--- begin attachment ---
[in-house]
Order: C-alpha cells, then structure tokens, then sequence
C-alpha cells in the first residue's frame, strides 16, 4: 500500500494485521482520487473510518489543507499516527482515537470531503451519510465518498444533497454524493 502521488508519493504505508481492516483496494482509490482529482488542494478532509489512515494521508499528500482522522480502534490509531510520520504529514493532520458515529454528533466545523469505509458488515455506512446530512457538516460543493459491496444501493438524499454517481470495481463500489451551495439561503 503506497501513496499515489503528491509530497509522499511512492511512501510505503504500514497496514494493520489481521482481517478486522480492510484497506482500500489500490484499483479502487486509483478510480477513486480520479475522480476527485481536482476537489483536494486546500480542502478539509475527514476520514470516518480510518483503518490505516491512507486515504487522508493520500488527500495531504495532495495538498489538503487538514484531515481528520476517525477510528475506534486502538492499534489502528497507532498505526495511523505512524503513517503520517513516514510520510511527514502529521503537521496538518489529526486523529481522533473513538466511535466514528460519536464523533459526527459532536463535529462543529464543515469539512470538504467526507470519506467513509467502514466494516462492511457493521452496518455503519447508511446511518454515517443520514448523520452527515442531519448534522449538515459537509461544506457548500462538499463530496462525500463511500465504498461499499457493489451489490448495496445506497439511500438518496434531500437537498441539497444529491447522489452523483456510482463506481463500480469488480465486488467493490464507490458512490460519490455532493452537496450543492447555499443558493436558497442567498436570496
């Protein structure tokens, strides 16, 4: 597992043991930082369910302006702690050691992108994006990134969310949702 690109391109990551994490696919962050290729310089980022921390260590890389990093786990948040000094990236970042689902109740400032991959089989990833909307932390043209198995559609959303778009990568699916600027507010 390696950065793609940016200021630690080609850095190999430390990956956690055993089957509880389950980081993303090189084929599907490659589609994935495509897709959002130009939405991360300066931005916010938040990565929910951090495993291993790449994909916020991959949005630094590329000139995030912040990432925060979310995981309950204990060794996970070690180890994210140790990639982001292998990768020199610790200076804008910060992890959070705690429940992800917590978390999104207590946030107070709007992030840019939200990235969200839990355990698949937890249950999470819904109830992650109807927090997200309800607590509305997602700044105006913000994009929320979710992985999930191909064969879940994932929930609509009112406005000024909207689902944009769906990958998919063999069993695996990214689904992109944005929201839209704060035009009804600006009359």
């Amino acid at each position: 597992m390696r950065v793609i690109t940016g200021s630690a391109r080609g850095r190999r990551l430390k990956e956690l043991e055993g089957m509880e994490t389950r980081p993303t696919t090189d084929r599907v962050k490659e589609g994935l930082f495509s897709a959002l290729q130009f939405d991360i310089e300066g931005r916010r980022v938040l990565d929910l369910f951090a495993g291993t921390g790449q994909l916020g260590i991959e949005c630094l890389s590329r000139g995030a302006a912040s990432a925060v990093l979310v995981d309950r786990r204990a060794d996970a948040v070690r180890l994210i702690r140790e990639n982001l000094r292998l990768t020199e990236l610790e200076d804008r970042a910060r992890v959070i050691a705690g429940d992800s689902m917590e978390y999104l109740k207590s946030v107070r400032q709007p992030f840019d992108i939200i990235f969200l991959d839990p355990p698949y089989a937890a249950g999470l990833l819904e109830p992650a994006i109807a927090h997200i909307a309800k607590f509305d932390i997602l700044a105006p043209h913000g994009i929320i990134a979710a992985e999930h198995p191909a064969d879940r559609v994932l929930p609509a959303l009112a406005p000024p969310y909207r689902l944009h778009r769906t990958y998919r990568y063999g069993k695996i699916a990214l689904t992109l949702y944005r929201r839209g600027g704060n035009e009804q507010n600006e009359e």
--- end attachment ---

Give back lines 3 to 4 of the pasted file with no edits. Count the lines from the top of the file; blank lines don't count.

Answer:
C-alpha cells in the first residue's frame, strides 16, 4: 500500500494485521482520487473510518489543507499516527482515537470531503451519510465518498444533497454524493 502521488508519493504505508481492516483496494482509490482529482488542494478532509489512515494521508499528500482522522480502534490509531510520520504529514493532520458515529454528533466545523469505509458488515455506512446530512457538516460543493459491496444501493438524499454517481470495481463500489451551495439561503 503506497501513496499515489503528491509530497509522499511512492511512501510505503504500514497496514494493520489481521482481517478486522480492510484497506482500500489500490484499483479502487486509483478510480477513486480520479475522480476527485481536482476537489483536494486546500480542502478539509475527514476520514470516518480510518483503518490505516491512507486515504487522508493520500488527500495531504495532495495538498489538503487538514484531515481528520476517525477510528475506534486502538492499534489502528497507532498505526495511523505512524503513517503520517513516514510520510511527514502529521503537521496538518489529526486523529481522533473513538466511535466514528460519536464523533459526527459532536463535529462543529464543515469539512470538504467526507470519506467513509467502514466494516462492511457493521452496518455503519447508511446511518454515517443520514448523520452527515442531519448534522449538515459537509461544506457548500462538499463530496462525500463511500465504498461499499457493489451489490448495496445506497439511500438518496434531500437537498441539497444529491447522489452523483456510482463506481463500480469488480465486488467493490464507490458512490460519490455532493452537496450543492447555499443558493436558497442567498436570496
């Protein structure tokens, strides 16, 4: 597992043991930082369910302006702690050691992108994006990134969310949702 690109391109990551994490696919962050290729310089980022921390260590890389990093786990948040000094990236970042689902109740400032991959089989990833909307932390043209198995559609959303778009990568699916600027507010 390696950065793609940016200021630690080609850095190999430390990956956690055993089957509880389950980081993303090189084929599907490659589609994935495509897709959002130009939405991360300066931005916010938040990565929910951090495993291993790449994909916020991959949005630094590329000139995030912040990432925060979310995981309950204990060794996970070690180890994210140790990639982001292998990768020199610790200076804008910060992890959070705690429940992800917590978390999104207590946030107070709007992030840019939200990235969200839990355990698949937890249950999470819904109830992650109807927090997200309800607590509305997602700044105006913000994009929320979710992985999930191909064969879940994932929930609509009112406005000024909207689902944009769906990958998919063999069993695996990214689904992109944005929201839209704060035009009804600006009359």